There has been much navel-gazing over Biogen’s Alzheimer’s disease hopeful aducanumab, with some analysts seeing approval on the cards and many others adamant that not only should it be rejected, but it should in fact not be approved on both moral and scientific grounds.
Here’s the history: The data underpinning the FDA filing, which the advisory committee Friday will focus on, come from two phase 3 studies dubbed EMERGE (aka study 301) and ENGAGE that tested aducanumab in patients with early-stage and mild Alzheimer’s, as well as from a phase 1b study.
There was a discrepancy between the phase 3 studies—patients in the EMERGE trial (aka study 302) who got the highest dose of aducanumab had a statistically significant improvement on a clinical dementia scale, but the same patient group in the ENGAGE study did worse than patients taking placebo on that same measure as well as on a test of cognitive function.
What’s more, the phase 3 program flunked a futility analysis in March 2019, leading Biogen to pull the plug on the studies, but the company about-faced eight months later, saying the analysis was “incorrect.”
Biogen argued the futility analysis was based on a smaller data set that featured fewer patients who received high-dose aducanumab. Adding in the additional data showed aducanumab reduced clinical decline, the company said at the time, and then decided to file. It has little to lose in trying, and its attempt comes after several years of R&D setbacks and mounting pressure on its key franchises.
Yesterday, the FDA released its briefing documents ahead of tomorrow’s AdComm, which essentially all but agreed on Biogen on the above points and said the drug appeared in the main safe and efficacious.
While the AdComm is yet to meet, and a decision from the FDA isn’t expected until next year, an approval now seems much more likely than it did at the start of the week.
The data are weak. There’s a negative study, and one positive, though the positives needed to be dug out. Biogen will try and make it look as good as possible, but,in the end, this is not a curative therapy. It may help a subset of patients, at best.
As a society, we desperately need new drugs for Alzheimer’s, still one of the leading causes of death in the Western world. Having watched both of my maternal grandparents decline and die of the disease over the past three years, I can attest to the need for better intervention than a care home.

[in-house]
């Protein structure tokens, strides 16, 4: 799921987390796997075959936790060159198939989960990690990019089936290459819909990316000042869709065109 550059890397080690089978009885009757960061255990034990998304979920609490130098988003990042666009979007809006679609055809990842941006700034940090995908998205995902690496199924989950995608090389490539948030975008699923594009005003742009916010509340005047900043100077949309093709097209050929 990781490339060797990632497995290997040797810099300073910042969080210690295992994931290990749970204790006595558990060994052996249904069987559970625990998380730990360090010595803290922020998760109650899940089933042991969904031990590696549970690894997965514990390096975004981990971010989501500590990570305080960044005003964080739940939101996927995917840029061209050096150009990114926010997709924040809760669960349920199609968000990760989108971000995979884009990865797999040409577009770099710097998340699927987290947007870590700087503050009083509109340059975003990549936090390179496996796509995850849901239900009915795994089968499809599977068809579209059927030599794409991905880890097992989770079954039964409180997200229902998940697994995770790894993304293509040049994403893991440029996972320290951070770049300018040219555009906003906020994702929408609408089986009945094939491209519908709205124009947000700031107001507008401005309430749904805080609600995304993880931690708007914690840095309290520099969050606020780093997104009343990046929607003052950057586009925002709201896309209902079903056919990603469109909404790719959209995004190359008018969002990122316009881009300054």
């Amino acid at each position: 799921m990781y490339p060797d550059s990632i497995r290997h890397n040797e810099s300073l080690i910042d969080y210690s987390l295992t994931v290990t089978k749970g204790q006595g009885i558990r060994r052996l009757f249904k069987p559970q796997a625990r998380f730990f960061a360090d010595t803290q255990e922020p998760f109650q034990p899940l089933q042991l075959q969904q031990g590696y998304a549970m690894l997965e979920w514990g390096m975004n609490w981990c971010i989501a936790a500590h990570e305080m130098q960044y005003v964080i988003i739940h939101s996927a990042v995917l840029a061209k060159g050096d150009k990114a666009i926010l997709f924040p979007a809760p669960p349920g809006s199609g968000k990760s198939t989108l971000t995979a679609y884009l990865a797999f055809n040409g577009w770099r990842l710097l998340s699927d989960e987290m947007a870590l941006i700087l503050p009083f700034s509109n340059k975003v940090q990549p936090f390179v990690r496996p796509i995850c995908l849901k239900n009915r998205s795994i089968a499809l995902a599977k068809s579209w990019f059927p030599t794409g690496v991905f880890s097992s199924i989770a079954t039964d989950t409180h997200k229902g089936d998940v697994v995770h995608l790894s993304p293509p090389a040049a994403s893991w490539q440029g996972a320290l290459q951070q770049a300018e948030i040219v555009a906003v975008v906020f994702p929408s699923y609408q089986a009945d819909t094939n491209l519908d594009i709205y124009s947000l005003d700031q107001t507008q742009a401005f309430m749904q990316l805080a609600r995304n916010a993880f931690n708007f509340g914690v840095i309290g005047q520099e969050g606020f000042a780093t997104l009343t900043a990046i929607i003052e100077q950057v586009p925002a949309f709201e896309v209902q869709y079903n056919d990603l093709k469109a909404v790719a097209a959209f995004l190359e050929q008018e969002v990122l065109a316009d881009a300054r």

There are several drugs on the market for the disease, but they do little in the long run, and the main thrust of research over the years, which includes the beta amyloid thesis behind Biogen’s drug, has failed time and again.
Many see this as a time to move on, but an FDA approval, and resounding positivity from the docs, could be seen as resurrecting moribund research. This was shown when shares in companies like Lilly, which has worked on similar R&D, jumped simply on the release of these documents.
In a note to clients, Evercore analysts pulled no punches, saying that while they now expect approval, “FDA politics [were] at full display in alzh AdCom documents,” because the agency needs to start bringing through new drugs for the disease. You want the FDA to follow the science, not the politics.
Evercore also pointed out that, while broadly very positive, the documents did see an outlier: “There is a statistician’s review – which is NOT consistent the main reviewer’s key conclusions … key line: ‘it’s not like we have one strong study in isolation … if you have two (studies) and you take the best and pretend like it’s the only one, your estimate is likely biased.’”
The AdComm will need to discuss this, so it will not be smooth sailing for Biogen. But it will need this win. It could see $5 billion and up to $10 billion in peak sales from the drug, and this will be needed to shore up future losses from its multiple sclerosis pipeline and generic pressures.
There’s an extra wrinkle here, too: The FDA won’t make a decision until next year. If there is a Joe Biden White House, a new president can decide to fire FDA Commissioner Stephen Hahn, M.D., and bring in his own nominee. That, too, could change aducanumab’s fate if a new commish wanted to make the FDA firmer on these sorts of decisions.